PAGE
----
Newspapers and magazines won't be the only media outlets endorsing presidential candidates this election cycle.
Popular tech blog TechCrunch will make its own picks for president, giving its opinionated readership a voice on policy issues close to tech-savvy Americans' hearts.
Starting today, TechCrunch, which is read by more than 400,000 people monthly according to Nielsen/NetRatings, will allow readers to vote on its site for a Republican and a Democratic presidential candidate based on the candidate's stance on issues such as net neutrality and ID theft.
"What really surprised me is how much my readers wanted to see this information. Candidates are seeing that it's not only important to jump on Facebook and YouTube … but it's also important to outline their policies on some of these issues," Michael Arrington, the blog's founder and co-editor, told ABC News. "We're not talking about issues that have a huge moral [impact], but they're issues that are really hard to understand."
At primaries.techcrunch.com, readers can vote for a candidate and read more information on his or her positions on issues including technology education, immigration and H1B visas, the wireless spectrum, intellectual property and renewable energy, among others. Voting ends Jan. 18 and users will be allowed to vote once per day.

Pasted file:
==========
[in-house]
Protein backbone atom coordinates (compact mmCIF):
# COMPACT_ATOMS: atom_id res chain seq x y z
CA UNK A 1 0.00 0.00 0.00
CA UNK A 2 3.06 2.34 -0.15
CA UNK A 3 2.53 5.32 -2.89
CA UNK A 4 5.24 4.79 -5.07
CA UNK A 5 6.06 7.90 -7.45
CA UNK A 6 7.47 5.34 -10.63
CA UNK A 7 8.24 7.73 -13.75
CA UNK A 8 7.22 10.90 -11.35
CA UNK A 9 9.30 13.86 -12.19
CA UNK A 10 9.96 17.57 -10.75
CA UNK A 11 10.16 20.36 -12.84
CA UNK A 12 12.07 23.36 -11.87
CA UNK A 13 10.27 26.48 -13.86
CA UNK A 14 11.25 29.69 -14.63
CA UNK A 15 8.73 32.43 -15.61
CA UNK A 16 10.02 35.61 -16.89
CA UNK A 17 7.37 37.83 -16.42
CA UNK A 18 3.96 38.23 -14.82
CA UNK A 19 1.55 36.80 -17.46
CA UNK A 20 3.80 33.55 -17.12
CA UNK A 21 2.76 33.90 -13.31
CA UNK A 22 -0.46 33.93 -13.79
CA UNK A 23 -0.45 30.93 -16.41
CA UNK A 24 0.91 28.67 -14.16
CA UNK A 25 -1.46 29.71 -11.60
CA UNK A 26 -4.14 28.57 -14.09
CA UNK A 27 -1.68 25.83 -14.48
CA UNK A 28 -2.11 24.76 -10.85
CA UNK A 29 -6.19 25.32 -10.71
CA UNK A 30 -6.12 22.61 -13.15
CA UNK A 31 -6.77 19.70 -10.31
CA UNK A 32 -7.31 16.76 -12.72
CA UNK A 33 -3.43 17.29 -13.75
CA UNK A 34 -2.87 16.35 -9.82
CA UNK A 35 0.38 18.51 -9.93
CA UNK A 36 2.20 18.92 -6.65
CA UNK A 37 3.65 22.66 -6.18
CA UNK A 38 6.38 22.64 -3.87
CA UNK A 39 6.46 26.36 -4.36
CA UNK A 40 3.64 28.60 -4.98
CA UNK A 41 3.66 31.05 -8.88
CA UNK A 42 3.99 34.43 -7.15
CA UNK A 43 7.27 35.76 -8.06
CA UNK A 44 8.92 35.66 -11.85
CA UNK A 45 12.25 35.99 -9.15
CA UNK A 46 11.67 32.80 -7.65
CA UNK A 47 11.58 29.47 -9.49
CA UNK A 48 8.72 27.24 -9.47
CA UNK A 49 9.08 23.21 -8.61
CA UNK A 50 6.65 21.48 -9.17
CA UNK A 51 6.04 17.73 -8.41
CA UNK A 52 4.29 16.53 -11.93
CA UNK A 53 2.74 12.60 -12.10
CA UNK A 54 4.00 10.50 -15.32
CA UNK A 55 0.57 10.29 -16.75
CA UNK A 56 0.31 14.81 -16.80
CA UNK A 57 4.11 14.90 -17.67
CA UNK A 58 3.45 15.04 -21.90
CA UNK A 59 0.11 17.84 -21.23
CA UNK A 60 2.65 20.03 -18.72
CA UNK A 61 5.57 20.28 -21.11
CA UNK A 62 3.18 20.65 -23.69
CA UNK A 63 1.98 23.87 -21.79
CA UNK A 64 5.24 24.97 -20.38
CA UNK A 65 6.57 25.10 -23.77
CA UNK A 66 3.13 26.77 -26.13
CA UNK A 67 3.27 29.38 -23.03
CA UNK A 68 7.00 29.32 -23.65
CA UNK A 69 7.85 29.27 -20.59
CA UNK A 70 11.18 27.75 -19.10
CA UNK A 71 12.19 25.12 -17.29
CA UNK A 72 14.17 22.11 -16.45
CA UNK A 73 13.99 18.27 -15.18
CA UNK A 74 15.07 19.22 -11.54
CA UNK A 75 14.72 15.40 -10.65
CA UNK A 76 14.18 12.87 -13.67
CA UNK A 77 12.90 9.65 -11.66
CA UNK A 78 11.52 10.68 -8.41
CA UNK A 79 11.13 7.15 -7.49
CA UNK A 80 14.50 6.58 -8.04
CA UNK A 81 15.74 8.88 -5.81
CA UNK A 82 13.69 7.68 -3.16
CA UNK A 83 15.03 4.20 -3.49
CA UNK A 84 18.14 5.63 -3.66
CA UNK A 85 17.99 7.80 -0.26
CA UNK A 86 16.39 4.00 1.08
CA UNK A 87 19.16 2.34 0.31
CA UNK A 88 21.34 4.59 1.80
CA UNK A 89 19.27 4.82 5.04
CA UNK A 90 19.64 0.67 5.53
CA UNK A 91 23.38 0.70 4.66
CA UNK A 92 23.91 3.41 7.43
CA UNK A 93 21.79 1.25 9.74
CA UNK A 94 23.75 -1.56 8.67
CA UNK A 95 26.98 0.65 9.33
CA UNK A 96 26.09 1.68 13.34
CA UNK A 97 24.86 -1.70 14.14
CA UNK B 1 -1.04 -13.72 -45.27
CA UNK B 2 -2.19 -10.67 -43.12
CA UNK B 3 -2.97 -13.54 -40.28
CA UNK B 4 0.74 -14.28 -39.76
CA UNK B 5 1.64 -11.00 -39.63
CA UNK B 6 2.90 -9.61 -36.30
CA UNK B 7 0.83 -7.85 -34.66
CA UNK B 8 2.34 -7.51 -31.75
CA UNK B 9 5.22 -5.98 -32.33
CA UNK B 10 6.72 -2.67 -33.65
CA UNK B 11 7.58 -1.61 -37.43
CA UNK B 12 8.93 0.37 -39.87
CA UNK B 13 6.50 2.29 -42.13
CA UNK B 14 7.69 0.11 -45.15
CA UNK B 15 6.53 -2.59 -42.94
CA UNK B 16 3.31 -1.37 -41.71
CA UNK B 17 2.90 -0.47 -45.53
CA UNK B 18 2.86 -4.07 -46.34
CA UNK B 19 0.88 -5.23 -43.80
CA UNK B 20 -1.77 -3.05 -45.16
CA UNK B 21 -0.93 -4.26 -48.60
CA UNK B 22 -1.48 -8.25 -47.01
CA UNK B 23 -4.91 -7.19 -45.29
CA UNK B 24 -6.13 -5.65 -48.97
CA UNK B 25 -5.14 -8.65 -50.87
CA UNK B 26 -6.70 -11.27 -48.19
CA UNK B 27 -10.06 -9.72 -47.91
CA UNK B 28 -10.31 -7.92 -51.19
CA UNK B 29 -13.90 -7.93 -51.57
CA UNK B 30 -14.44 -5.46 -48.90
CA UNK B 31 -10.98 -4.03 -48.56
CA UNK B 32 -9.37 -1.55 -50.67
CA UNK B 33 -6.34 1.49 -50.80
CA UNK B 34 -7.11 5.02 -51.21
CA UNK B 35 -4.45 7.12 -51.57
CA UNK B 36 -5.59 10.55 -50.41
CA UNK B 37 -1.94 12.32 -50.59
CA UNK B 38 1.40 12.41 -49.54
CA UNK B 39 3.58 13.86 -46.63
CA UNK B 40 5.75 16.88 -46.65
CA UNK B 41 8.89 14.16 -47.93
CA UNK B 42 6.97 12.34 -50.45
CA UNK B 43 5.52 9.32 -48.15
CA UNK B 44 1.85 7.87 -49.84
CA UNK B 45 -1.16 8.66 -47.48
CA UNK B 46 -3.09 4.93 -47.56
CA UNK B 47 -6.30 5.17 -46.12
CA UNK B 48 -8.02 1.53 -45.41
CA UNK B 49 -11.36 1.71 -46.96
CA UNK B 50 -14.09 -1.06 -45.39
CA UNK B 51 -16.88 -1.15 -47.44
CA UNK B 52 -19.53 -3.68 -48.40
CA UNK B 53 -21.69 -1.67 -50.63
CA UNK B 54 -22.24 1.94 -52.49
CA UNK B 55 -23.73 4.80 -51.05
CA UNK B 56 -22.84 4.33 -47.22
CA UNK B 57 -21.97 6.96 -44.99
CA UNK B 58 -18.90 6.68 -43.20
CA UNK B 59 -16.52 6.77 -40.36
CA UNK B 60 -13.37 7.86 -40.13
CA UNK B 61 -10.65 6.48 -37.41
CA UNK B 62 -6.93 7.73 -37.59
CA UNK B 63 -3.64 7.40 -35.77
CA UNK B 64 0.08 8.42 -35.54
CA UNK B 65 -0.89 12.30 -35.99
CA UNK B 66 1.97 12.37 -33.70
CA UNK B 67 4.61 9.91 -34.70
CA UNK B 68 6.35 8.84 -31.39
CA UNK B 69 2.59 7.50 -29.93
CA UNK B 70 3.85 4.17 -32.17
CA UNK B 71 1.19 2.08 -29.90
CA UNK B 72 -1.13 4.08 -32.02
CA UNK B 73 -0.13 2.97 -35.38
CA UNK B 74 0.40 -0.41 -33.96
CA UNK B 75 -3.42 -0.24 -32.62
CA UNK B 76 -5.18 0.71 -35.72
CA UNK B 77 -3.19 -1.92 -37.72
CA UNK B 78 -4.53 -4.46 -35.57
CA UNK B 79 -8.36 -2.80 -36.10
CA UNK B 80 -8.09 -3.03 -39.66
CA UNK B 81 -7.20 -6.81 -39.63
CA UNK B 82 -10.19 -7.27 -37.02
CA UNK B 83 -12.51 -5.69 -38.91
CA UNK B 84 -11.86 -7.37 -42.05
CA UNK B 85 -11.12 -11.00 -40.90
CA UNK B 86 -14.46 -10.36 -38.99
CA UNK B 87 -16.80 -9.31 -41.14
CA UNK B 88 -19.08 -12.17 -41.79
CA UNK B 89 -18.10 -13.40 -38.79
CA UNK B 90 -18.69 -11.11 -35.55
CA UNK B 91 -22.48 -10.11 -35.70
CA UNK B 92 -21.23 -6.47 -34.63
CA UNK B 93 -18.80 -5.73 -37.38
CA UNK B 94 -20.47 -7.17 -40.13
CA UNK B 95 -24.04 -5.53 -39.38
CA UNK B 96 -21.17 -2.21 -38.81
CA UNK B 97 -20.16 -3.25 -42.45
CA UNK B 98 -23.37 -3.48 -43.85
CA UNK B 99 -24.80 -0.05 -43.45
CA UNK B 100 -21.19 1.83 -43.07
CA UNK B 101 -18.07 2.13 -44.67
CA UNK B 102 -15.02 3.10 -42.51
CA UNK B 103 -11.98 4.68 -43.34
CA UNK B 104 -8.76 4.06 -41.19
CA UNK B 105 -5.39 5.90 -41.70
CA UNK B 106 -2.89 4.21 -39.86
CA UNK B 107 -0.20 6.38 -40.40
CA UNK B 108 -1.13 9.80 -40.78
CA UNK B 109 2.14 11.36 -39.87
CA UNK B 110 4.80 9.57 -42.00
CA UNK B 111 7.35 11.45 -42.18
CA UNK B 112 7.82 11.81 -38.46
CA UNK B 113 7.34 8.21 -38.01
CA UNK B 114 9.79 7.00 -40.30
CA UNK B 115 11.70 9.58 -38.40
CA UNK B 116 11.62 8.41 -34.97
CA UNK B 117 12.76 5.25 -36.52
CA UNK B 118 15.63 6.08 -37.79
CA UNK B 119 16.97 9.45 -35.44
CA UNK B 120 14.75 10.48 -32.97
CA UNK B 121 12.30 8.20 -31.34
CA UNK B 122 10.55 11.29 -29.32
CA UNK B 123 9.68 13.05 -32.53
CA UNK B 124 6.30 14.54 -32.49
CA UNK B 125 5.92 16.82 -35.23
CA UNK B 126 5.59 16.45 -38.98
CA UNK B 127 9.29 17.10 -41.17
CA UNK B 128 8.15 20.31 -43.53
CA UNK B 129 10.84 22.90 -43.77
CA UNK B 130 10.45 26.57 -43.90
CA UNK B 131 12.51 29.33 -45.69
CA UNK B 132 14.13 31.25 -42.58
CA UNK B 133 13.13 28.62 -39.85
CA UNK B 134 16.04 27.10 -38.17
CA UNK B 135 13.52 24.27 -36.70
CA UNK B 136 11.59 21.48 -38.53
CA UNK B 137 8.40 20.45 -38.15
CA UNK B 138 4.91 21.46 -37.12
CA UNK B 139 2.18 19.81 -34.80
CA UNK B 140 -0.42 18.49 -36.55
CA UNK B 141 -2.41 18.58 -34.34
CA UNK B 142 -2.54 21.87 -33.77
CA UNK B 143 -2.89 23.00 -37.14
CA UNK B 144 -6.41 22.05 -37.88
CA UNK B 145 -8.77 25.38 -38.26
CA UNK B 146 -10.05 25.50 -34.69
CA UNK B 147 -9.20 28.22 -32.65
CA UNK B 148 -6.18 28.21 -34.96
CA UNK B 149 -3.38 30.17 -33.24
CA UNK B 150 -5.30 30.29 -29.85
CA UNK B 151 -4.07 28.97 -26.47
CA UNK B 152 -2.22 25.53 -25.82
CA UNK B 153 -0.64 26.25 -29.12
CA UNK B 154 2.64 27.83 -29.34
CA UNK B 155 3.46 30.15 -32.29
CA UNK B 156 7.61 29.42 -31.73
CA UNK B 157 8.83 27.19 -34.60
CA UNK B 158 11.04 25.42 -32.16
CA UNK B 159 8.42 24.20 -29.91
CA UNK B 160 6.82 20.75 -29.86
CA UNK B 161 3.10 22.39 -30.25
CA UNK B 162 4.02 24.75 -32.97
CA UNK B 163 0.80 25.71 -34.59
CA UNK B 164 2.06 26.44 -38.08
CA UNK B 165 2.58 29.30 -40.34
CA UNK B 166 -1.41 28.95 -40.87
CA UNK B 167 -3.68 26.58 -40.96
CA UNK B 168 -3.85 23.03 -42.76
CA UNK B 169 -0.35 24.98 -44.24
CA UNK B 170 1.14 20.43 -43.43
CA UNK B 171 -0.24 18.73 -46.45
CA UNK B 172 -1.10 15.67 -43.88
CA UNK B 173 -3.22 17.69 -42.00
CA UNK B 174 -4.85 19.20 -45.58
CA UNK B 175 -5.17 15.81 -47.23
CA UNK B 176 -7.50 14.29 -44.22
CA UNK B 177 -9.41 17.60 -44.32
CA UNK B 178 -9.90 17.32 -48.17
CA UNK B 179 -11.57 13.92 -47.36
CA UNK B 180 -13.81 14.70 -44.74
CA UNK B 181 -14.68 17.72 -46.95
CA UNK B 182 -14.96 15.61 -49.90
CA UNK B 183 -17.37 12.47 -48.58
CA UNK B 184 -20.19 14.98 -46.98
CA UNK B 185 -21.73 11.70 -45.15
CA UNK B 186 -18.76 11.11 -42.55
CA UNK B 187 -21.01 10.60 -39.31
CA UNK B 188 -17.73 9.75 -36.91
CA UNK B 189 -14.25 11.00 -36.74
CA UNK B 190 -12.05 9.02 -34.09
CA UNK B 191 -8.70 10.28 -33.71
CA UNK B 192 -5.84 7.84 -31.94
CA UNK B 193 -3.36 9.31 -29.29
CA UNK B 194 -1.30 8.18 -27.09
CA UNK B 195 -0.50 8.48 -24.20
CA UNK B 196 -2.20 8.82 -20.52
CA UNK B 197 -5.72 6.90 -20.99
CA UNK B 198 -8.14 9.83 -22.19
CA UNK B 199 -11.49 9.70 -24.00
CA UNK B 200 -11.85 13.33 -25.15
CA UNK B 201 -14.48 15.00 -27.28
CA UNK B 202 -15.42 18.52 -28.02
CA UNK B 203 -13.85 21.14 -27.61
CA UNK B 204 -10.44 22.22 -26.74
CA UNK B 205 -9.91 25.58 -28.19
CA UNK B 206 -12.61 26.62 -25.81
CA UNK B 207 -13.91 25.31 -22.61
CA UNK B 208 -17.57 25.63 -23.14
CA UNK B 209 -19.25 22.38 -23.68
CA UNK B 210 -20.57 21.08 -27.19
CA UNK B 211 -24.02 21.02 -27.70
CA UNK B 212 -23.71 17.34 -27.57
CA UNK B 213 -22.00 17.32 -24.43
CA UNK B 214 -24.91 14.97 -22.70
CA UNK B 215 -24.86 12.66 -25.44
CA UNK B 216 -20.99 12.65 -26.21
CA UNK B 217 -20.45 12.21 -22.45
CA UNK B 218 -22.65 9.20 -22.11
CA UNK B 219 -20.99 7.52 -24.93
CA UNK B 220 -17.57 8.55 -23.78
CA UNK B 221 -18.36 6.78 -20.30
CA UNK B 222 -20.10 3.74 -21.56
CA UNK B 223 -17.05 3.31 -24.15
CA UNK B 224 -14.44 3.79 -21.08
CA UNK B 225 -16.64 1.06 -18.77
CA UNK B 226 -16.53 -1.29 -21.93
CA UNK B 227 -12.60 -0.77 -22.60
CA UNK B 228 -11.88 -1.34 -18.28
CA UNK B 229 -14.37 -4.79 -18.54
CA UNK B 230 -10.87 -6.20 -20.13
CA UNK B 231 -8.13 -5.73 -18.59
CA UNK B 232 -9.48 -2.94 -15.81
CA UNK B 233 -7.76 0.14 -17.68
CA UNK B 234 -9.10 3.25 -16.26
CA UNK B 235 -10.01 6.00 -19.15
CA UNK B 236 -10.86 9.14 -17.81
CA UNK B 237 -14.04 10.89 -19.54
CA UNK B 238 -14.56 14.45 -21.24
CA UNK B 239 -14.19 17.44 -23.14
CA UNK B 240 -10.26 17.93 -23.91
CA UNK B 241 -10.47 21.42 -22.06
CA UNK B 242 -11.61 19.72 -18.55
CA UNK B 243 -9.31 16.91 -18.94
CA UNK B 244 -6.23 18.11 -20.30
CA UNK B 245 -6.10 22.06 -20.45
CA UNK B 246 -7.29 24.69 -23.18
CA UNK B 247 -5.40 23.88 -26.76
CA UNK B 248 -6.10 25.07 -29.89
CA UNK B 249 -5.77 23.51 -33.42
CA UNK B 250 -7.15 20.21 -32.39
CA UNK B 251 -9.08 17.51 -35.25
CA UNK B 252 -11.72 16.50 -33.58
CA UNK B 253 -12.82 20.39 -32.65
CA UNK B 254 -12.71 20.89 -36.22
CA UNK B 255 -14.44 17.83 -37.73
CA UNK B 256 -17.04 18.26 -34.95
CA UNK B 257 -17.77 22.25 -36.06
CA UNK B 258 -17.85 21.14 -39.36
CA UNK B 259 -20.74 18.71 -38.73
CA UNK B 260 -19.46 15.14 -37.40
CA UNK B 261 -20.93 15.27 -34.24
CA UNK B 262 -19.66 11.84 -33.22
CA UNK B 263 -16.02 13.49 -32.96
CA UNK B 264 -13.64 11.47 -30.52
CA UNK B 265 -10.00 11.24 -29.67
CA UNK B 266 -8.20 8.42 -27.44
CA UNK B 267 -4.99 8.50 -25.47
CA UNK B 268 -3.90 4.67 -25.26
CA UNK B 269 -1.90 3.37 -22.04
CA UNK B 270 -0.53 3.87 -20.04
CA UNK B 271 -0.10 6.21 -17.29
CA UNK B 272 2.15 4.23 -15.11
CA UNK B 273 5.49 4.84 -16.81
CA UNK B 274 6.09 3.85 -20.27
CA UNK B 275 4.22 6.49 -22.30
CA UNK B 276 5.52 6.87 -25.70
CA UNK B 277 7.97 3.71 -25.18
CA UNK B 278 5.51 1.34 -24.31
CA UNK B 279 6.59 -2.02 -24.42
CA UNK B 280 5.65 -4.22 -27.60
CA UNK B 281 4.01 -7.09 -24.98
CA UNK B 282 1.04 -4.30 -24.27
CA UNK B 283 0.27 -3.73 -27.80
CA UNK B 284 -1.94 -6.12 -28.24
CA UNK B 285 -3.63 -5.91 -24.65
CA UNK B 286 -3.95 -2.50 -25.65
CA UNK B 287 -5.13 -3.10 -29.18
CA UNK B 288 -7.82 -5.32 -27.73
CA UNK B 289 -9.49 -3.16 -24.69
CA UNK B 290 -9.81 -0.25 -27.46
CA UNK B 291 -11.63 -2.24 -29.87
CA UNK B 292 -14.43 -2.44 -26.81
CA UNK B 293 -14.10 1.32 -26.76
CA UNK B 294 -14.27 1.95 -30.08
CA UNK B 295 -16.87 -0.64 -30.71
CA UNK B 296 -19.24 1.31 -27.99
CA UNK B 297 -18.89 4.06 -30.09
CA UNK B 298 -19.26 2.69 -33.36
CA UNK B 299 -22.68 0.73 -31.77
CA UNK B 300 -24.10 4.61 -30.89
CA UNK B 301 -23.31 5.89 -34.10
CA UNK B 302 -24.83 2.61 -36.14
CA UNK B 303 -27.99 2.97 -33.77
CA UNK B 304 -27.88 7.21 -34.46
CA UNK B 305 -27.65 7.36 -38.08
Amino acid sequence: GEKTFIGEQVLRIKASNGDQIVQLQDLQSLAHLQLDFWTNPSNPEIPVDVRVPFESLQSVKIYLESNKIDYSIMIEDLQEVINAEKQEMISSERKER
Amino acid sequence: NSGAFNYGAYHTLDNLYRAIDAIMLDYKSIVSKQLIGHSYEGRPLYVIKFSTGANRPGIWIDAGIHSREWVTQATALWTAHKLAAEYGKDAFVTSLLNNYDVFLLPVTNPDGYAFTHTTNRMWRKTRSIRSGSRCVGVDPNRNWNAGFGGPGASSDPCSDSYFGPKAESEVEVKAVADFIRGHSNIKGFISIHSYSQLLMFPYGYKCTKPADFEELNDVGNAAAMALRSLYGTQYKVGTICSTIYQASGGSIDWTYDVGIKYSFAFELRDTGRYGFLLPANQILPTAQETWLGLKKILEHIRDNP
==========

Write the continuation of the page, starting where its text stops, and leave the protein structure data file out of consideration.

The idea for reader-endorsed candidates began after users responded strongly to the site's podcasts with candidates this fall, Arrington said. In the segments, candidates discussed — openly, for the most part, according to Arrington — their stance on various tech issues.
"The idea just sort of evolved. We reached out to really all of the candidates to do podcasts with them," Arrington said. "It became pretty clear a lot of these issues were pretty important to our readers."
So far, the site has featured former Massachusetts Republican Gov. Mitt Romney, Sen. John McCain, R-Ariz., Sen. Mike Gravel, D-Alaska, Sen. Barack Obama, D-Ill. and former Democratic Sen. John Edwards of North Carolina. The blog will try to interview all of them, according to Arrington, who said that he was surprised at the access the site was granted.
"To some extent we've forced the candidates to think hard about these issues when they otherwise might not have," he said. "They went to a lot of trouble to make sure they had a real position on net neutrality."
Arrington attributed that access both to candidates' heightened awareness of social networking tools and online video as well as to the site's apolitical stance.
"We just talk about technology," he said.
Candidates with libertarian leanings, like Gravel, a Democrat, and Rep. Ron Paul, R-Texas, a Republican, are undeniably Silicon Valley favorites. Paul has an extraordinarily active fan base on the Web, which he demonstrated during a record-breaking fundraising period of about $6 million in 24 hours.
Still, Arrington doesn't believe Gravel's and Paul's Web popularity has automatically determined the vote's outcome. The site will also be watching for Web bots set up to skew the vote for a certain candidate.
"Obama seems to be the lead in [a] number of comments" on the site, Arrington said. "There's a difference in fraud and the skewed voting ideals of Silicon Valley."
Whatever the outcome, endorsements rarely have a huge impact on elections, according to Rick Klein, ABC News' senior political reporter.